- August 29th, 2016
Jesse Ball’s novels clarify their unconventional premises and intentions according to their own natures. As a genre-shuffler, Ball draws you in through mastery of voice and context – strangely valid accounts of strangely familiar worlds. His processes demand as much recognition as his plots; his characters collude in gratifying the demand.
- July 27th, 2016on Invisible Man: Ralph Ellison and Gordon Parks in Harlem, edited by Michal Raz-Russo (Steidl/Art Institute of Chicago)
In 1947, Ralph Ellison had been working on his novel Invisible Man for two years when he was approached by an editor at The Magazine of the Year to write a feature on the new Lafargue Psychiatric Clinic in Harlem. Lafargue offered psychiatric services to blacks and whites, the only institution in New York to do so.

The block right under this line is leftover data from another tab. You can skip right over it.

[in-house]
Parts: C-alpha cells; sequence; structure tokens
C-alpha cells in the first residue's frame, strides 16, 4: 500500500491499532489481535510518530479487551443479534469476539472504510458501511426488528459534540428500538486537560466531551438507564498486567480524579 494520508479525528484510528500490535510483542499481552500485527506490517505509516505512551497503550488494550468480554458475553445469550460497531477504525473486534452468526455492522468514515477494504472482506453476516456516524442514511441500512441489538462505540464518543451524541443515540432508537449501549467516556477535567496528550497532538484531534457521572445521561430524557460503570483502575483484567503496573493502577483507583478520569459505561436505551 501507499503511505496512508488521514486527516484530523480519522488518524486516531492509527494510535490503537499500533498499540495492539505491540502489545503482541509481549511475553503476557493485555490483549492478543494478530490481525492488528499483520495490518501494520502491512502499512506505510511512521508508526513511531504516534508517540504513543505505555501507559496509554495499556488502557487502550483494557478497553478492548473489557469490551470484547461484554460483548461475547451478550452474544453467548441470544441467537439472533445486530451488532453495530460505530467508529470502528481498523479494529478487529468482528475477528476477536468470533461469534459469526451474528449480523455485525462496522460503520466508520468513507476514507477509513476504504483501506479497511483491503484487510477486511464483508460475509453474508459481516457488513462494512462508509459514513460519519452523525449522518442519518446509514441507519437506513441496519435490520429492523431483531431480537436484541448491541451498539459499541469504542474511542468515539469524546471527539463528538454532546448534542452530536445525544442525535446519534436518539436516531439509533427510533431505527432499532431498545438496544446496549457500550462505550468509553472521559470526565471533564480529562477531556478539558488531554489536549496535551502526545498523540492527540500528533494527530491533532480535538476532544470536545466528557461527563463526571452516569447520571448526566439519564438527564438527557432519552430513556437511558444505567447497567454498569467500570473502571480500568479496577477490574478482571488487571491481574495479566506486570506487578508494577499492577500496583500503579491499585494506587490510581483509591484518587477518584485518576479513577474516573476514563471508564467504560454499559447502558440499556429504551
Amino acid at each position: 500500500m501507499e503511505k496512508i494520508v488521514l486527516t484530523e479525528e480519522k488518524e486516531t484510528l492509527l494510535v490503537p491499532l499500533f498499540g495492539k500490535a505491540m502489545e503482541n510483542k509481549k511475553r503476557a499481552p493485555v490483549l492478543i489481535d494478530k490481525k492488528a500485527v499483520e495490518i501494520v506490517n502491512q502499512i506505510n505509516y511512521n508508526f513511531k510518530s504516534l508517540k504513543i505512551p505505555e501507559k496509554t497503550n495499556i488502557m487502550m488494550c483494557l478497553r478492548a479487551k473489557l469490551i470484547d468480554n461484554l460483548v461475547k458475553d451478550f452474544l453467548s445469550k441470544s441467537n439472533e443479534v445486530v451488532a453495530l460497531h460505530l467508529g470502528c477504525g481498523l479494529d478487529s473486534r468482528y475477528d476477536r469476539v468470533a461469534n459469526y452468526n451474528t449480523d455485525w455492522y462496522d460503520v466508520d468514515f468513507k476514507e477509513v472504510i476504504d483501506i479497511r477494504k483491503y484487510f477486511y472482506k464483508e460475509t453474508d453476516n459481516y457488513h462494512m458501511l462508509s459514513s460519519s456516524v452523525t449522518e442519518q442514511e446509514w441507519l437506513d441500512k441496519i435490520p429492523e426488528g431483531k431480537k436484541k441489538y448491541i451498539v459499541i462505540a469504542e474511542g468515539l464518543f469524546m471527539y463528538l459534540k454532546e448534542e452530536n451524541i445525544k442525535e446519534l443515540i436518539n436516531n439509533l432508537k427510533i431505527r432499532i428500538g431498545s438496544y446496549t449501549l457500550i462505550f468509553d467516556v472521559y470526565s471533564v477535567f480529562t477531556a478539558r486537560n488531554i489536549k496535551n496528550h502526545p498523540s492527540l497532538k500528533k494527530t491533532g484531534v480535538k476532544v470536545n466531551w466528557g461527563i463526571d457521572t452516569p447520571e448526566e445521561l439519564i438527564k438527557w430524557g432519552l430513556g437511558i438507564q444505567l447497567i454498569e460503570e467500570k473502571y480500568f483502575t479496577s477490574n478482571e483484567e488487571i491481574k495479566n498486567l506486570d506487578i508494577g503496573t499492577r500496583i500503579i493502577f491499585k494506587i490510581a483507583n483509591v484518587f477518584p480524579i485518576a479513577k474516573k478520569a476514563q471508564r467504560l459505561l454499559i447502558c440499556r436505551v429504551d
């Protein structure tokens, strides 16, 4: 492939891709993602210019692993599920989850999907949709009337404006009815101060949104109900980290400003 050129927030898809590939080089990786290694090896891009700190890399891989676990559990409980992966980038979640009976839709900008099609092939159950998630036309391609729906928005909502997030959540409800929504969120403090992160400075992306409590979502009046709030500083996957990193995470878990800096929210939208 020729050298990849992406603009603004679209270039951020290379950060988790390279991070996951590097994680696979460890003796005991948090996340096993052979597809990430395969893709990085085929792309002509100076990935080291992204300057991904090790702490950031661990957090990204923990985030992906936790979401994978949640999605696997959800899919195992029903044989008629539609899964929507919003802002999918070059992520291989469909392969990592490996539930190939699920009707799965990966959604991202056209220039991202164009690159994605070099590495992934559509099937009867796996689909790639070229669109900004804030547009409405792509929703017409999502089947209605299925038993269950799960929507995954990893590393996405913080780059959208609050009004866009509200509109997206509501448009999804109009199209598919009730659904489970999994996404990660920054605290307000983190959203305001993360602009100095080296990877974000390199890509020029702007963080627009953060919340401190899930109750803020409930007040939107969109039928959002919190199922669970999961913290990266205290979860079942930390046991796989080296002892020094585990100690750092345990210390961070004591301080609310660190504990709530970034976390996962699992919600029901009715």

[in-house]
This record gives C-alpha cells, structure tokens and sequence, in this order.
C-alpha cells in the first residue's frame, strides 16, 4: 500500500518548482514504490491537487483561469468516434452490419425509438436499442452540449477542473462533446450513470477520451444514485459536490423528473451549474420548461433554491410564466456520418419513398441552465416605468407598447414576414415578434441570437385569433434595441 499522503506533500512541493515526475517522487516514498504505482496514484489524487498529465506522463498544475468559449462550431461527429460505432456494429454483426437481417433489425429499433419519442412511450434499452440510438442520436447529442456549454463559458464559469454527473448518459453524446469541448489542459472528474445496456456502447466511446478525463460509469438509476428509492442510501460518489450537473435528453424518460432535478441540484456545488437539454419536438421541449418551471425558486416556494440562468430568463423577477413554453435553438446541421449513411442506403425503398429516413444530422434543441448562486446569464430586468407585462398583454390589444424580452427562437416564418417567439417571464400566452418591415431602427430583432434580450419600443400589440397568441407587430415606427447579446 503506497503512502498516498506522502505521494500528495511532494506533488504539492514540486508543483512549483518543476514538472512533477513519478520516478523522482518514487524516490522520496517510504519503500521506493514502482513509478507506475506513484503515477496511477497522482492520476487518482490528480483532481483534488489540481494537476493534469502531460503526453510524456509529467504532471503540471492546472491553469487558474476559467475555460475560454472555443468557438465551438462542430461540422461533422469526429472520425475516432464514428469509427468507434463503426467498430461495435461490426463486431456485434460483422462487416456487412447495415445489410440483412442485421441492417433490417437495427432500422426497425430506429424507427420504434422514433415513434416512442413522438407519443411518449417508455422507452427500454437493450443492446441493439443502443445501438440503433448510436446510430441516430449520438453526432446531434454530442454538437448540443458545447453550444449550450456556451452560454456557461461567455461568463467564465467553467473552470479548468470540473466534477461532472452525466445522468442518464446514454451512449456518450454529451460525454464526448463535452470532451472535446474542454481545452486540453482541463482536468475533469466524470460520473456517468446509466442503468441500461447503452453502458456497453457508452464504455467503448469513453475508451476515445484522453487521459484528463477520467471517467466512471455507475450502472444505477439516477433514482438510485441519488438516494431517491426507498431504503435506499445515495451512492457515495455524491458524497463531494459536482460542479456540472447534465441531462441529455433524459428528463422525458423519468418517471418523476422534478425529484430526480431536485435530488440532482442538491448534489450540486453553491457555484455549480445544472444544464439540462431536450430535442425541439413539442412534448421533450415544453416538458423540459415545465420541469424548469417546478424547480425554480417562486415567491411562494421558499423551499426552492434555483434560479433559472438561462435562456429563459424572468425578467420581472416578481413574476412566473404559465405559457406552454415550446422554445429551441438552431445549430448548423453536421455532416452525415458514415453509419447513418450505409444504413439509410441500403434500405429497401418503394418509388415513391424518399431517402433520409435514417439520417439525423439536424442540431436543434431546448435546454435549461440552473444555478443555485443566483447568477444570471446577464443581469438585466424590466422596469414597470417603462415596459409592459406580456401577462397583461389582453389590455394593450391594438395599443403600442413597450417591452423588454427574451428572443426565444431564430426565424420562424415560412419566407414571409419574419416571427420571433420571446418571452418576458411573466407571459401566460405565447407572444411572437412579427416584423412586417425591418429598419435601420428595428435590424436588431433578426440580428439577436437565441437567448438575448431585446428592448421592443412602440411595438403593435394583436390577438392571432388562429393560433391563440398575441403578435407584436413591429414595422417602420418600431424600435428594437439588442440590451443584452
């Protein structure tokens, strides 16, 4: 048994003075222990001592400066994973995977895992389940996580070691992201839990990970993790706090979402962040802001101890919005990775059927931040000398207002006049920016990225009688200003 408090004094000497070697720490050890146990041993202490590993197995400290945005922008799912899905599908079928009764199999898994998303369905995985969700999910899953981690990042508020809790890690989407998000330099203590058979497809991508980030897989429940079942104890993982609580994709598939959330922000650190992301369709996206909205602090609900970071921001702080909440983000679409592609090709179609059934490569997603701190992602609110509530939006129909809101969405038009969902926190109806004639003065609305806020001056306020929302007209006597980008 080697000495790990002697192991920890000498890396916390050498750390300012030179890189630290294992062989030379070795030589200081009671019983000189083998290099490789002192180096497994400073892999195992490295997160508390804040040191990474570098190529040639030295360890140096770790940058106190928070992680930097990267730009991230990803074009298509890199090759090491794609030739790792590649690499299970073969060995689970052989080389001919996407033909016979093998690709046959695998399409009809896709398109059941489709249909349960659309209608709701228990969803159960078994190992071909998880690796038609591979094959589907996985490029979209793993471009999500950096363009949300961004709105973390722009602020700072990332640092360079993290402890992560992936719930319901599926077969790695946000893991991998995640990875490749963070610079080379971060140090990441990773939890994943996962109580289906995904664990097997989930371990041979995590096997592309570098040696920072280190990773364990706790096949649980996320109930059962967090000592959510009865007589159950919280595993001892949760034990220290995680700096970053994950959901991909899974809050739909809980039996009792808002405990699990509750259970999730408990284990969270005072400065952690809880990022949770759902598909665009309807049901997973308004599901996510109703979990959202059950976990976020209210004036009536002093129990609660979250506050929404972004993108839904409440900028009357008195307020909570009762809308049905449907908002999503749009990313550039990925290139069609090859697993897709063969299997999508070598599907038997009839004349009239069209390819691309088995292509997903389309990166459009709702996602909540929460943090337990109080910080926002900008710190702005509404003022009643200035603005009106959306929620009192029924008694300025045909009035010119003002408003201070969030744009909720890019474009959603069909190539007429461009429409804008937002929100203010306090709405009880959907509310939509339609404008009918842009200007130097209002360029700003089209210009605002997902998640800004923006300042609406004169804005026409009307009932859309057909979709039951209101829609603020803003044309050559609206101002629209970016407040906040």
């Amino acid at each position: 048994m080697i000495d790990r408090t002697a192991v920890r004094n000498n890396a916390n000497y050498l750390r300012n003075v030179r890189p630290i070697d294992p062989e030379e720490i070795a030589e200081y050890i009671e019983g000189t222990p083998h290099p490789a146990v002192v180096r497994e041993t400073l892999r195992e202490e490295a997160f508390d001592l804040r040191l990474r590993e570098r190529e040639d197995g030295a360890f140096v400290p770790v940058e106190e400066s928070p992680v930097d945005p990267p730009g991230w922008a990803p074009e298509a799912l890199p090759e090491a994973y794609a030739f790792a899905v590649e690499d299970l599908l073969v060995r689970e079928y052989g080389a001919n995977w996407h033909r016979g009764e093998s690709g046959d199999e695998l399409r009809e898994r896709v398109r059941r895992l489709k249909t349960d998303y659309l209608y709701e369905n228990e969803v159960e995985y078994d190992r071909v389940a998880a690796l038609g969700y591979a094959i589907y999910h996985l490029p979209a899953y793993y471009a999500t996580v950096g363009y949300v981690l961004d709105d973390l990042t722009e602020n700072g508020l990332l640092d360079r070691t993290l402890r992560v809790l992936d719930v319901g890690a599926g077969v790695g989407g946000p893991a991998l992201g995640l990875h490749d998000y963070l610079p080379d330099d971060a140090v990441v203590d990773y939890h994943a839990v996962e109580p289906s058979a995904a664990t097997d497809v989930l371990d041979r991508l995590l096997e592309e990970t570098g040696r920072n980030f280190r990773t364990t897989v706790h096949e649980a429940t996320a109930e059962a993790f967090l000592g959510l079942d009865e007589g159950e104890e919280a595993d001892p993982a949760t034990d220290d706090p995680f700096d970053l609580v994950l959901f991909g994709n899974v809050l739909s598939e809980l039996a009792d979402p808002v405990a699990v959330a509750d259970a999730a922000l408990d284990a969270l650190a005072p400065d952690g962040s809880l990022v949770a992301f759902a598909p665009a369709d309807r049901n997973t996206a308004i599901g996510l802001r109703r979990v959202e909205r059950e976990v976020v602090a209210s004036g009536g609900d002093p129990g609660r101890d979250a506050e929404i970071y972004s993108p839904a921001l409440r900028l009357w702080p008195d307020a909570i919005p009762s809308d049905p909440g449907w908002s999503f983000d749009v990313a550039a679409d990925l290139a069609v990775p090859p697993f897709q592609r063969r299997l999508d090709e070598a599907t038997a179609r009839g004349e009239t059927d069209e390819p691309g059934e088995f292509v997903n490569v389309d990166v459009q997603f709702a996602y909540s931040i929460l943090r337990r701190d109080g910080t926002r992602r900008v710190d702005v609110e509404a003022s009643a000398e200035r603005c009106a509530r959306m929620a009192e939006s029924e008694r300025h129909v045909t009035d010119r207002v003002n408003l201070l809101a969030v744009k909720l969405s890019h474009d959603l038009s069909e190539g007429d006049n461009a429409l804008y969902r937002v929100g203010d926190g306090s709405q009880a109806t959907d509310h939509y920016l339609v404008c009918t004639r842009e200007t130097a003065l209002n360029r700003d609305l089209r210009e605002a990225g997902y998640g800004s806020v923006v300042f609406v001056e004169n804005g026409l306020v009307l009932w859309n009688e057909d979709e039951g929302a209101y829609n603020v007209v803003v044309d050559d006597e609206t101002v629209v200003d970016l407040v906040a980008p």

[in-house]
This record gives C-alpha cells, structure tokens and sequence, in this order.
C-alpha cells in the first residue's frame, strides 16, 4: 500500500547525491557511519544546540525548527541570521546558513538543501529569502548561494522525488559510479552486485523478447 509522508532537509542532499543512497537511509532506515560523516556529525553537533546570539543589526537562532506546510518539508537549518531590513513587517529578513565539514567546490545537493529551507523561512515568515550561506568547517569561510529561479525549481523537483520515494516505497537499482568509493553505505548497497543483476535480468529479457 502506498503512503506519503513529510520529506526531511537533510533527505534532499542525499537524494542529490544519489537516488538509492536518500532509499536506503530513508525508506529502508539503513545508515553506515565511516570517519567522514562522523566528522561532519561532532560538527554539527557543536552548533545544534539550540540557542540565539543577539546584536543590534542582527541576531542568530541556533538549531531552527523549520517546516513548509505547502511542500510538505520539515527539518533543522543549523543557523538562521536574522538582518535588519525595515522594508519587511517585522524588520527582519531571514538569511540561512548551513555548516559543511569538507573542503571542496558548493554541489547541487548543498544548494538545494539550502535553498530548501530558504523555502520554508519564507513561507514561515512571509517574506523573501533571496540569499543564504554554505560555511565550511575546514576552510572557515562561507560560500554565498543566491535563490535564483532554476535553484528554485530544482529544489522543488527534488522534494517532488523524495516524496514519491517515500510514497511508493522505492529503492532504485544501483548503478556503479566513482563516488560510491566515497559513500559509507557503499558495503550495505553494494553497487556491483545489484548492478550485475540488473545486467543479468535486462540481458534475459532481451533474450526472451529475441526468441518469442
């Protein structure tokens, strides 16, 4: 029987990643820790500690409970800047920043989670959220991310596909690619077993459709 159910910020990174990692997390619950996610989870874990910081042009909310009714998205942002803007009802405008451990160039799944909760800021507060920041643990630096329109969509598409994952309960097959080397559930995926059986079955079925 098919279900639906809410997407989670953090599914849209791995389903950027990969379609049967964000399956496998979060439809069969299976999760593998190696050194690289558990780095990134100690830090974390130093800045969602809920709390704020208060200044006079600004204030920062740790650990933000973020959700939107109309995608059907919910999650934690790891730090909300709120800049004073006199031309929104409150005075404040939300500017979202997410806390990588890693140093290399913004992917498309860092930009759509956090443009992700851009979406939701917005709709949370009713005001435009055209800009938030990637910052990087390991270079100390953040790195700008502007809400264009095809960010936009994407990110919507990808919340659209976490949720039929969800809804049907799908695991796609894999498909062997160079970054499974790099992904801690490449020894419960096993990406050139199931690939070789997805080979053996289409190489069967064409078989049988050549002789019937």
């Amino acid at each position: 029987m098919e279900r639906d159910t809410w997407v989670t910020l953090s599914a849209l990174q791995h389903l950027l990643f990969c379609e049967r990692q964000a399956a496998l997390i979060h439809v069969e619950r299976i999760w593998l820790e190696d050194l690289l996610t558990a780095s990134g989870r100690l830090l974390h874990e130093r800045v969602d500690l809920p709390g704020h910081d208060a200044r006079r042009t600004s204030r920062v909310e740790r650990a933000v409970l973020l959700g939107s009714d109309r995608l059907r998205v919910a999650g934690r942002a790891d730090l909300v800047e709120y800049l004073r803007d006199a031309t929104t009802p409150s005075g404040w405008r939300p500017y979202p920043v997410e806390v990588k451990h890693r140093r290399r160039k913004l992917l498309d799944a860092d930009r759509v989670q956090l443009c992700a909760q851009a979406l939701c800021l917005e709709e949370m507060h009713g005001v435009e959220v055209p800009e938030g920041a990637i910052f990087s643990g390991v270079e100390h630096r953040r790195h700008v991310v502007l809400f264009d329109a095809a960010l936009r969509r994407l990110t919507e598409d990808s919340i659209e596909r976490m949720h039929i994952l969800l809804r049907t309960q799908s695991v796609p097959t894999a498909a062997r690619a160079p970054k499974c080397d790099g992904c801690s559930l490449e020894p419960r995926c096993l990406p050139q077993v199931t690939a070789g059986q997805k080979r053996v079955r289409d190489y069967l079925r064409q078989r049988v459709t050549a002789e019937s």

- July 20th, 2016on Conversations in Jazz and Music in the Air: Selected Writings of Ralph J. Gleason, ed. by Toby Gleason (Yale)
John Coltrane told Ralph Gleason that at live gigs his quartet always played “My Favorite Things” for fourteen minutes and his solo repeated a general pattern.
- July 17th, 2016
Alessandro Baricco’s thirteenth novel, The Young Bride, is spoken by the title character, now 53 and experiencing a “sudden disintegration” and “an uncontrolled collapse of my personal life.” But this is no illness narrative. Baricco (b.
- June 29th, 2016on New Non-Fiction: Russia’s Criminalization, Female Delinquents at Samarkand Manor & a Diary of the Nazi Occupation of France
The Less You Know, The Better You Sleep: Russia’s Road to Terror and Dictatorship Under Yeltsin and Putin by David Satter (Yale)
Bad Girls at Samarcand: Sexuality and Sterilization in a Southern Juvenile Reformatory by Karin L. Zipf (Louisiana State University Press)
- June 25th, 2016on Something Will Happen, You’ll See, stories by Christos Ikonomou, tr. by Karen Emmerich (Archipelago Books)
In March 2015, the editors of Der Spiegel met with a group of six influential Greeks for a roundtable discussion on relations between Germany and Greece.